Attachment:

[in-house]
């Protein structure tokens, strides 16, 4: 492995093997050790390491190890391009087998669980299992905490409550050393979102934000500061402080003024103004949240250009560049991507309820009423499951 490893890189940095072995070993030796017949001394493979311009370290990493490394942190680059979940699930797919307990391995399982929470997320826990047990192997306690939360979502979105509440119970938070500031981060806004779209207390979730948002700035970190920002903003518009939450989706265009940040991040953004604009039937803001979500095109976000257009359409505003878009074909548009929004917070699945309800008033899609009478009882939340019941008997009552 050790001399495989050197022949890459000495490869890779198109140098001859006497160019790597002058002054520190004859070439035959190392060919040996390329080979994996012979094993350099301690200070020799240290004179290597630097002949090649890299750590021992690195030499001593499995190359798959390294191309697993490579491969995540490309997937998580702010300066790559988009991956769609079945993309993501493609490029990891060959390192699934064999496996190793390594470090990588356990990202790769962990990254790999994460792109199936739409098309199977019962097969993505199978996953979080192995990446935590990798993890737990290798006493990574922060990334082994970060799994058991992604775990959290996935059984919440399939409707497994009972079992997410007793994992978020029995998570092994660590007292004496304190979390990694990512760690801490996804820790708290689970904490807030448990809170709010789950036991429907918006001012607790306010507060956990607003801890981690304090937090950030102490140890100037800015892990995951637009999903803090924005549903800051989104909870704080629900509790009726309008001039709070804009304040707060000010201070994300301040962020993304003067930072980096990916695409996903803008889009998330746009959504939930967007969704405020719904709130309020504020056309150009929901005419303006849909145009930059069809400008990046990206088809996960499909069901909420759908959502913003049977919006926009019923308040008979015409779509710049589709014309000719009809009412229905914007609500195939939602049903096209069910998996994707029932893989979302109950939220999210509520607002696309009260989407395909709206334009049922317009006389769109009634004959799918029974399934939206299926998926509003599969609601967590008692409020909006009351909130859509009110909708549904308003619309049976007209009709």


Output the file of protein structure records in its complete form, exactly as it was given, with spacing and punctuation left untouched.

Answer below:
[in-house]
């Protein structure tokens, strides 16, 4: 492995093997050790390491190890391009087998669980299992905490409550050393979102934000500061402080003024103004949240250009560049991507309820009423499951 490893890189940095072995070993030796017949001394493979311009370290990493490394942190680059979940699930797919307990391995399982929470997320826990047990192997306690939360979502979105509440119970938070500031981060806004779209207390979730948002700035970190920002903003518009939450989706265009940040991040953004604009039937803001979500095109976000257009359409505003878009074909548009929004917070699945309800008033899609009478009882939340019941008997009552 050790001399495989050197022949890459000495490869890779198109140098001859006497160019790597002058002054520190004859070439035959190392060919040996390329080979994996012979094993350099301690200070020799240290004179290597630097002949090649890299750590021992690195030499001593499995190359798959390294191309697993490579491969995540490309997937998580702010300066790559988009991956769609079945993309993501493609490029990891060959390192699934064999496996190793390594470090990588356990990202790769962990990254790999994460792109199936739409098309199977019962097969993505199978996953979080192995990446935590990798993890737990290798006493990574922060990334082994970060799994058991992604775990959290996935059984919440399939409707497994009972079992997410007793994992978020029995998570092994660590007292004496304190979390990694990512760690801490996804820790708290689970904490807030448990809170709010789950036991429907918006001012607790306010507060956990607003801890981690304090937090950030102490140890100037800015892990995951637009999903803090924005549903800051989104909870704080629900509790009726309008001039709070804009304040707060000010201070994300301040962020993304003067930072980096990916695409996903803008889009998330746009959504939930967007969704405020719904709130309020504020056309150009929901005419303006849909145009930059069809400008990046990206088809996960499909069901909420759908959502913003049977919006926009019923308040008979015409779509710049589709014309000719009809009412229905914007609500195939939602049903096209069910998996994707029932893989979302109950939220999210509520607002696309009260989407395909709206334009049922317009006389769109009634004959799918029974399934939206299926998926509003599969609601967590008692409020909006009351909130859509009110909708549904308003619309049976007209009709």